Monday, November 30, 2015

Loving Donovan by Bernice McFadden (2003)

I received a copy of Loving Donovan by Bernice McFadden (2003) through the LibraryThing Early Reviewers program. Actually, it's the third book of McFadden's I've gotten through Early Reviewers (see my reviews for Gathering of Waters and Nowhere is a Place), and I've liked all three so much that I should probably throw some of my own money down on the next one.

Loving Donovan is (as you may guess) a kind of a love story, deeply rooted in the characters of its two protagonists, Campbell and Donovan. The first section of the book, "Her: 1973-1980," takes us through Campbell's childhood, ages eight through fifteen, and delves into the history of her family, particularly her mother, Millie, and her larger than life aunt, Luscious. Campbell has a loving but strained family life, is pushed into sex with a boyfriend when she is 15 and, like her mother and Luscious, gives birth to a child before she is really ready.

The second section, "Him: 1971-1985" gives Donovan the same treatment, ages seven to twenty-one. He also has a strained family life after his mother leaves his father and takes his baby sister with her, leaving the men to live with Donovan's overbearing and controlling Grammy (who has a slightly belief-defying connection to Luscious that would have been a little too much if it wasn't handled as lightly as it was). Donovan is sexually abused as a young boy, an experience he finds it impossible to talk about, and one that will color his relationships and emotions for the rest of his life. Still, he is an athletic and friendly young man, and an ambitious and hard worker who quickly builds a good life for himself, albeit a lonely one in an apartment on the second floor of Grammy's house.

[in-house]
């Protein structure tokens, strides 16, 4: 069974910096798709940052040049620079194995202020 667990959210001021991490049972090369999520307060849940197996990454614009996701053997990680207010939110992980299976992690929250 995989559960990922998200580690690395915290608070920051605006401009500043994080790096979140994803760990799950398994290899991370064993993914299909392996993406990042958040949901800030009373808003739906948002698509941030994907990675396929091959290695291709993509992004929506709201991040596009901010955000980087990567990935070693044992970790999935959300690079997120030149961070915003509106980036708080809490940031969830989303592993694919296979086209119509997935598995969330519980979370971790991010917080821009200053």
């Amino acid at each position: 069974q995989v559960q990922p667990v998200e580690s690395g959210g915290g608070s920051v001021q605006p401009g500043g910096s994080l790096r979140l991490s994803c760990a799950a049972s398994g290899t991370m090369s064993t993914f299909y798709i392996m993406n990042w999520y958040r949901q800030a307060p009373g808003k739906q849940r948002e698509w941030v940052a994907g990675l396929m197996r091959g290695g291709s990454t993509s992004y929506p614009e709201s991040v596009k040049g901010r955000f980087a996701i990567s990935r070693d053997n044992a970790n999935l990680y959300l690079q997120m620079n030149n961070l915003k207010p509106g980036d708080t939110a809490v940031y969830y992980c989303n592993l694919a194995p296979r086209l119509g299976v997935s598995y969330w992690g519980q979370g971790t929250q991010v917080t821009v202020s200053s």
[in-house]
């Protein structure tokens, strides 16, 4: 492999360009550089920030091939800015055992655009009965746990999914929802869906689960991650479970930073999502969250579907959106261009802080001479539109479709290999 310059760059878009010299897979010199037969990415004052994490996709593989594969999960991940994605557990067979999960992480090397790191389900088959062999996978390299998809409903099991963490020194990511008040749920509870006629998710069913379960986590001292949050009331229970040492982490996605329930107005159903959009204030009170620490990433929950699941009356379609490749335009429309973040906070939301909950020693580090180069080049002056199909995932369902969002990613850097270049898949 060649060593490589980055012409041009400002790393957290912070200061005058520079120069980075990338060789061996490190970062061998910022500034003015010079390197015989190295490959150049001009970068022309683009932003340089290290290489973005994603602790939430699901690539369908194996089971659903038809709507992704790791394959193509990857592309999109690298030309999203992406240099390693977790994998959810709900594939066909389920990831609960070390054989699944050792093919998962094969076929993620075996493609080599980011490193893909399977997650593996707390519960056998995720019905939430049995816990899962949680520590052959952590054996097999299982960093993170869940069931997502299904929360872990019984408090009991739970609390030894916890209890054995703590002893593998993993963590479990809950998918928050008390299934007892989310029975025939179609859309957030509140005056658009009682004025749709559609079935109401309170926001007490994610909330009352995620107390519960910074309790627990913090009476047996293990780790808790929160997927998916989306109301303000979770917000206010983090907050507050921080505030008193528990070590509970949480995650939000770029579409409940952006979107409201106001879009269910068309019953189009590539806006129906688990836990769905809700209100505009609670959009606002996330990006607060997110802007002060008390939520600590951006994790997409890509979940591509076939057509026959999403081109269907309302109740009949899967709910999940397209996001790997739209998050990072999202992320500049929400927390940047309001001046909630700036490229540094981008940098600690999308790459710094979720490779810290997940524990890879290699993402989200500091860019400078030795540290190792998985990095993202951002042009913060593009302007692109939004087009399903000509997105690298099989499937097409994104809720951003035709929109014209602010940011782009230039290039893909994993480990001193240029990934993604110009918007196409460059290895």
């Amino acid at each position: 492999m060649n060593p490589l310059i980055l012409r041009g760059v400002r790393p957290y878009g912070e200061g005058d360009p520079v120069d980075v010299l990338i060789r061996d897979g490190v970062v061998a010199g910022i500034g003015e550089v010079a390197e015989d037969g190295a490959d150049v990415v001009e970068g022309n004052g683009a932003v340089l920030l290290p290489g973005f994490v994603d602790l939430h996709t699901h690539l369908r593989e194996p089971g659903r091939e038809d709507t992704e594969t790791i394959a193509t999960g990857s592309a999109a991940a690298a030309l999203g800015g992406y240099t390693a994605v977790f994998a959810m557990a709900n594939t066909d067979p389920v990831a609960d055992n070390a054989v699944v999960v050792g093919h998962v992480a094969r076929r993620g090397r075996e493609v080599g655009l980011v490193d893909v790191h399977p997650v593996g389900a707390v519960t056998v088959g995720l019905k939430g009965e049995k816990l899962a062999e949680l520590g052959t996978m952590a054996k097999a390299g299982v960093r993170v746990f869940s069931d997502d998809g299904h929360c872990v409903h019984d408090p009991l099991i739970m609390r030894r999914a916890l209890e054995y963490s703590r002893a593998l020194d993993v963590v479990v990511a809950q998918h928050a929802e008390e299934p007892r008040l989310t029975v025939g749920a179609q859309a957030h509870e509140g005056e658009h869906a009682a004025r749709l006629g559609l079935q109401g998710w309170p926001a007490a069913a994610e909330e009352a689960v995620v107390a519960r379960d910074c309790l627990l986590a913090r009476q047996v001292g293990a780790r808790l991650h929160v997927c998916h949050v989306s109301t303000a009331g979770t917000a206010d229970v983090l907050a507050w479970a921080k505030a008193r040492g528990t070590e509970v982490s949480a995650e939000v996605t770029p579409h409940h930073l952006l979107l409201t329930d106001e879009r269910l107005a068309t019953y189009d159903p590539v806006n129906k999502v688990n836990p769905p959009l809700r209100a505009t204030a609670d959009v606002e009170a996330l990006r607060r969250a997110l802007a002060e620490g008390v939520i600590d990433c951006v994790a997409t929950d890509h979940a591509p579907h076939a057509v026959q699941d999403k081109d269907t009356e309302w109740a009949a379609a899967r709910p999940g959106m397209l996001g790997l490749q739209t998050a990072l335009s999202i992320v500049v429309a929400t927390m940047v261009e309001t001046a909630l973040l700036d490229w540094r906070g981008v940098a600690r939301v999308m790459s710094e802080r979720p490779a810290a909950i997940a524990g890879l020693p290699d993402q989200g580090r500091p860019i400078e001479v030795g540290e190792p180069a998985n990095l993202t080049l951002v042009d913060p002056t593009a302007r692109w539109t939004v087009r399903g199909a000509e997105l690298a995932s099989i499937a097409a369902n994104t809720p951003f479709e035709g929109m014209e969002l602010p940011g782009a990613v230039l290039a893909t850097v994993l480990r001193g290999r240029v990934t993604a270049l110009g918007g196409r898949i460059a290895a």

Finally, "Them: 1999-2000" brings Campbell and Donovan together. They are both in their thirties, both experienced in life and (more or less) in love. Both pretty lonely. They have an immediate spark and a strong connection that is boosted by, and ultimately destroyed by, the experiences we lived through with them in the first two sections of the book. We know from Campbell's prologue at the beginning that their relationship wouldn't last, but that doesn't make working through its ups, downs, and implosion any easier.

Like the other two books I've read, McFadden has a lyrical writing style that matches the depth and intensity of her characters. She does not shy away from violent, upsetting, and cruel actions, but she is just as willing to wax poetic and sing out the happy parts of her characters' lives. I really enjoyed the structure of this book, although I could have used a little more Them (or, alternatively, a little more of Campbell's young adulthood). And I was, to be honest, a little disappointed in the ending which I thought veered away from the personalities of the characters that we'd spent so much time getting to know. Still, McFadden has created another encompassing and readable universe here, and one which any reader in love with good characters should try to seek out.

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